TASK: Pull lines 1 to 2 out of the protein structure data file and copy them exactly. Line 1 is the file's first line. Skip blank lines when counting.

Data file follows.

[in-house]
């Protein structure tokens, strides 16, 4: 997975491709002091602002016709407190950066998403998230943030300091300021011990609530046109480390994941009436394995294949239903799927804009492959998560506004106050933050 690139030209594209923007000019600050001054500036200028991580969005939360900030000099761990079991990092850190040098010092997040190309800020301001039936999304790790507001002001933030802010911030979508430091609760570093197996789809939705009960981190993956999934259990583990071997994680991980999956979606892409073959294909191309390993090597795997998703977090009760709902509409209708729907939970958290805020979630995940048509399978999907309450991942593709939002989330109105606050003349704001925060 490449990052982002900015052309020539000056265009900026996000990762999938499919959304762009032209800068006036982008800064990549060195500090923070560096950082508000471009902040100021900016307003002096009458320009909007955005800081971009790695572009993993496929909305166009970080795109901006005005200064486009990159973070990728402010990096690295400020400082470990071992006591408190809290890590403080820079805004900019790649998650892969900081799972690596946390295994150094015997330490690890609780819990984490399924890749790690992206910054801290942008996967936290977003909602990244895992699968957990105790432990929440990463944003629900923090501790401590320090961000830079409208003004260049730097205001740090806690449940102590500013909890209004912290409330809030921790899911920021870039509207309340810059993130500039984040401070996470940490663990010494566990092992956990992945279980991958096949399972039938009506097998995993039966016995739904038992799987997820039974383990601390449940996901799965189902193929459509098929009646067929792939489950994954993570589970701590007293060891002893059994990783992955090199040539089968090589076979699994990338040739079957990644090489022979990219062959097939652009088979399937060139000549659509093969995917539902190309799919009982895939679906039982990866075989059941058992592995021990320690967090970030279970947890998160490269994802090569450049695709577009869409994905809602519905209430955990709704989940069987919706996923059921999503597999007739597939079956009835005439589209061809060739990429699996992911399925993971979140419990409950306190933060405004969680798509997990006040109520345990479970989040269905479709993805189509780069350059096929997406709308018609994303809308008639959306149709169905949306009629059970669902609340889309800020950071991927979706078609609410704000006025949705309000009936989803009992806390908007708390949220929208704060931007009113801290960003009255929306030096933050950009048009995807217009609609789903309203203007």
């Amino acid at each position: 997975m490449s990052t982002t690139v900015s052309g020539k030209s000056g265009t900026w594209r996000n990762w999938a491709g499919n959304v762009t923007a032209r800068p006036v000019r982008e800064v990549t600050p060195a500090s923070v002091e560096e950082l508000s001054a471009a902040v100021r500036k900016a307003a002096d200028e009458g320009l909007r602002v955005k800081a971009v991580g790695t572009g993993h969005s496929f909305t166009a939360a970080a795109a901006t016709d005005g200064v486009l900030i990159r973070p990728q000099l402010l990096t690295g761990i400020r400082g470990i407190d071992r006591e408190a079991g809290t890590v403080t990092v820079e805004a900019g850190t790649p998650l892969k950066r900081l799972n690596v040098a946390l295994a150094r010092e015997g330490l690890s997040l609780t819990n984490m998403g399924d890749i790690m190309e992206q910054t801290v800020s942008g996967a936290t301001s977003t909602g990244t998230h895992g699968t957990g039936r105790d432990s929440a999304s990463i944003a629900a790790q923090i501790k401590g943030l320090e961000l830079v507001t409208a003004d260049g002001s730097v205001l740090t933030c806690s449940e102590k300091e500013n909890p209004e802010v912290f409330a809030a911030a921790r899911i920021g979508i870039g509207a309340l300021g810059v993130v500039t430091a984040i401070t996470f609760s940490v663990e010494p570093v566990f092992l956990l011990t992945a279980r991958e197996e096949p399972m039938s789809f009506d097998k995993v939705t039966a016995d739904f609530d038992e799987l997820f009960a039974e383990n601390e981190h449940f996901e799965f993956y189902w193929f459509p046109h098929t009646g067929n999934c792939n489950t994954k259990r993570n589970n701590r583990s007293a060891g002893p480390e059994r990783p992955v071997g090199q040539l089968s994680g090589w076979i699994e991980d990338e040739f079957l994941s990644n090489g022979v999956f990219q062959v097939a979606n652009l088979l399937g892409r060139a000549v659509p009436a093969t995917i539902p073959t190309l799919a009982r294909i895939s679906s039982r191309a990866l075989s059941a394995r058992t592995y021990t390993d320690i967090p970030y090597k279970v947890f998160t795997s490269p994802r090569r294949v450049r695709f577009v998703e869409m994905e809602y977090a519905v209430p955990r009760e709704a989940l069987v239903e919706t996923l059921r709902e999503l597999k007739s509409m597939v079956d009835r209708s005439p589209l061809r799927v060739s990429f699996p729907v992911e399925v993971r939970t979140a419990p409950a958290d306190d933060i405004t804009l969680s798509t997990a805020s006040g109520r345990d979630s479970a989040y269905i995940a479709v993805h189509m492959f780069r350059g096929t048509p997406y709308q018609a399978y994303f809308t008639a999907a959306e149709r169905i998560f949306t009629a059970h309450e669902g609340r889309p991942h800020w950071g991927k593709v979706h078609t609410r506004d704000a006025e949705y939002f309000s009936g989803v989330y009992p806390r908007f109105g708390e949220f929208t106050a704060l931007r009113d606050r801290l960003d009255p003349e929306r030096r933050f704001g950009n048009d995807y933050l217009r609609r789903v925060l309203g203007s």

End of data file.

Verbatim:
[in-house]
């Protein structure tokens, strides 16, 4: 997975491709002091602002016709407190950066998403998230943030300091300021011990609530046109480390994941009436394995294949239903799927804009492959998560506004106050933050 690139030209594209923007000019600050001054500036200028991580969005939360900030000099761990079991990092850190040098010092997040190309800020301001039936999304790790507001002001933030802010911030979508430091609760570093197996789809939705009960981190993956999934259990583990071997994680991980999956979606892409073959294909191309390993090597795997998703977090009760709902509409209708729907939970958290805020979630995940048509399978999907309450991942593709939002989330109105606050003349704001925060 490449990052982002900015052309020539000056265009900026996000990762999938499919959304762009032209800068006036982008800064990549060195500090923070560096950082508000471009902040100021900016307003002096009458320009909007955005800081971009790695572009993993496929909305166009970080795109901006005005200064486009990159973070990728402010990096690295400020400082470990071992006591408190809290890590403080820079805004900019790649998650892969900081799972690596946390295994150094015997330490690890609780819990984490399924890749790690992206910054801290942008996967936290977003909602990244895992699968957990105790432990929440990463944003629900923090501790401590320090961000830079409208003004260049730097205001740090806690449940102590500013909890209004912290409330809030921790899911920021870039509207309340810059993130500039984040401070996470940490663990010494566990092992956990992945279980991958096949399972039938009506097998995993039966016995739904038992799987997820039974383990601390449940996901799965189902193929459509098929009646067929792939489950994954993570589970701590007293060891002893059994990783992955090199040539089968090589076979699994990338040739079957990644090489022979990219062959097939652009088979399937060139000549659509093969995917539902190309799919009982895939679906039982990866075989059941058992592995021990320690967090970030279970947890998160490269994802090569450049695709577009869409994905809602519905209430955990709704989940069987919706996923059921999503597999007739597939079956009835005439589209061809060739990429699996992911399925993971979140419990409950306190933060405004969680798509997990006040109520345990479970989040269905479709993805189509780069350059096929997406709308018609994303809308008639959306149709169905949306009629059970669902609340889309800020950071991927979706078609609410704000006025949705309000009936989803009992806390908007708390949220929208704060931007009113801290960003009255929306030096933050950009048009995807217009609609789903309203203007």